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Community in Unity a gathering of fellowship

Jacob Mast saw a need to bring people together and build relationships between two diverse groups of Newton County residents, from the east side of town and the west side of town.

He envisioned a small cookout with friends and law enforcement officers sitting down and talking. Along with the meal would be a walk to show that the community was indeed in unity.

Fast forward three months and Mast’s Community in Unity event will have more than 30 vendors, games for children, a cheerleading competition from the Newton County Recreation Commission, musical acts such as Country singers Dustin Bragg and Drew Parker and R&B singer Yooklee Gray, guest speakers and several televisions broadcasting the Georgia vs. Florida football game.

The event is this Saturday, Oct. 29, starting at 11 a.m. at Legion Field on Mill Street in Covington.

“The initial idea was very small; just a cook out, with friends, few cops, and then do a small walk — not a march but a unified walk — with people who shared the same vision of what they want this town to be like and stay like,” Mast said. “Now we have over 3,500 in the group and on Facebook. To me, it’s just amazing. I never believed it would be where it is today.”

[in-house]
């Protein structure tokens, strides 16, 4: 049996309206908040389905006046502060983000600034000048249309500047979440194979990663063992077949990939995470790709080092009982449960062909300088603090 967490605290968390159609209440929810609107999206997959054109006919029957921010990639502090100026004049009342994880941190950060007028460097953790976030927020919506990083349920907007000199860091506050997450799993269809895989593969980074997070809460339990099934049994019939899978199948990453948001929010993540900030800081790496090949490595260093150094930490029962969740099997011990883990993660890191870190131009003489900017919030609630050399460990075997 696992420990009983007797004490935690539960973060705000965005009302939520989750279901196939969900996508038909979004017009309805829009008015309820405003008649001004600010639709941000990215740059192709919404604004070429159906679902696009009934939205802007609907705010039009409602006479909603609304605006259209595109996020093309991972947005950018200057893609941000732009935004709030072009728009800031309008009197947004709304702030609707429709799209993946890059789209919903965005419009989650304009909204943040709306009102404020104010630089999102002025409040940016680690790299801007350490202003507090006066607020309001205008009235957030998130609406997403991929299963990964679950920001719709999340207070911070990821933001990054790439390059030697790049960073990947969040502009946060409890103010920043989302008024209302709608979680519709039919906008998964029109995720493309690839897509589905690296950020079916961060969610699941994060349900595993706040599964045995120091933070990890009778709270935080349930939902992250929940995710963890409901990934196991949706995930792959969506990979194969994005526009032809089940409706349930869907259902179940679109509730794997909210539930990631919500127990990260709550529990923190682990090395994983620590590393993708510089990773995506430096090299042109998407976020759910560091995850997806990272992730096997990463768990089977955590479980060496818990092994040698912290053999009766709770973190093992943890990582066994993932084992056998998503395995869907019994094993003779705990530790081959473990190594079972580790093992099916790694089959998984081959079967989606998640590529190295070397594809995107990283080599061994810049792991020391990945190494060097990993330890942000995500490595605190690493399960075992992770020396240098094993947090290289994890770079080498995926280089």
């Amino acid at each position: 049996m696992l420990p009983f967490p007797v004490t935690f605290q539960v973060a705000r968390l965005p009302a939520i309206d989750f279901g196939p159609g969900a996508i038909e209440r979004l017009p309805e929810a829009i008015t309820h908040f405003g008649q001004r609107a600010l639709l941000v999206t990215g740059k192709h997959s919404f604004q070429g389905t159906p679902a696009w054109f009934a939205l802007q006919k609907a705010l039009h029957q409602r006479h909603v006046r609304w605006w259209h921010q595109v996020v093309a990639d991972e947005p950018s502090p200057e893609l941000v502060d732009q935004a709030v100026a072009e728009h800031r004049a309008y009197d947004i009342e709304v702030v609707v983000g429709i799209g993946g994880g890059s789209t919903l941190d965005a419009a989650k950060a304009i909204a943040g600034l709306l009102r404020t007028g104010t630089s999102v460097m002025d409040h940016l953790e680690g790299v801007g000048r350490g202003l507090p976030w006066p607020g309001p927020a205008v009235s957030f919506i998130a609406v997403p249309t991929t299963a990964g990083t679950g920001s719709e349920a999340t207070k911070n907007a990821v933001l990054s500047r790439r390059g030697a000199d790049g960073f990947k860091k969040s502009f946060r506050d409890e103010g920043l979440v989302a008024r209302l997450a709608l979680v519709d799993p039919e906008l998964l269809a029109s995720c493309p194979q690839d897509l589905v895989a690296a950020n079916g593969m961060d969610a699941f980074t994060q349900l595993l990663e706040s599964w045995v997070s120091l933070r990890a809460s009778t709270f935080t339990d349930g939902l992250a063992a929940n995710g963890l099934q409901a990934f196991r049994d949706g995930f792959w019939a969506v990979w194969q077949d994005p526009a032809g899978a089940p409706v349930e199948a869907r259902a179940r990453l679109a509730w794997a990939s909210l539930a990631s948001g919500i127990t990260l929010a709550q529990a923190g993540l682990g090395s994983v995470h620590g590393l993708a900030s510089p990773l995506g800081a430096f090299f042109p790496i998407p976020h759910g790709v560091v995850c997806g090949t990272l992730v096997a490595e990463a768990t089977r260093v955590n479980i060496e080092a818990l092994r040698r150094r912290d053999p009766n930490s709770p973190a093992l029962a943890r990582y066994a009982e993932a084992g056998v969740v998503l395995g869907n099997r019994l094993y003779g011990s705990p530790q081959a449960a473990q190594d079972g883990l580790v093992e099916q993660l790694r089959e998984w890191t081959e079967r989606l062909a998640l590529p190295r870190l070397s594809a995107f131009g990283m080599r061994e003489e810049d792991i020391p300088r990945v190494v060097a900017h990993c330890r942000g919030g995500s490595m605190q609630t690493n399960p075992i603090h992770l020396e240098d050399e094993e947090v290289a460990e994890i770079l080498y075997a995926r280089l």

The event, he says, is designed to not only bring community members together with other community members but also to bridge any gap there may be between youth and law enforcement.

“I just really think it will be something positive for the community and for kids, who have this false sense of what cops are like,” Mast said. “Especially for kids who have this false sense of what cops are like, and to interact with cops, and see that cops are not bad. It’s kind of like breaking that chain, that lie, that cops are bad but at the same time I want cops to see people for who they are as well.”

Among the eight featured speakers at Community in Unity will be Covington Police Chief Stacey Cotton. Others scheduled are Covington Mayor Ronnie Johnston, Melvin J. Everson, Director of the State of Georgia’s Equal Opportunity Commission and several ministers.

“No one knew who I was but when people saw what this could mean, people started joining and coming together and helping support this idea,” Mast said.

For him, the idea came when he was sitting with his son while watching the news of the shootings in Dallas.

“I didn’t want something like that to happen in my town, or my son was not around me and school shootings,” Mast said. “I just rather be proactive than reactive. And at the same time, I’m not naïve to think something like that couldn’t happen here. The vision I saw was like this big family reunion.”

Others saw his vision as well, including Walmart and Kroger which have donated items for the event, including around 1,500 hotdogs.

Several other groups have donated items and money as well. If there are any leftover funds, Mast said, they will donate some of the proceeds to food drives to help people for Thanksgiving.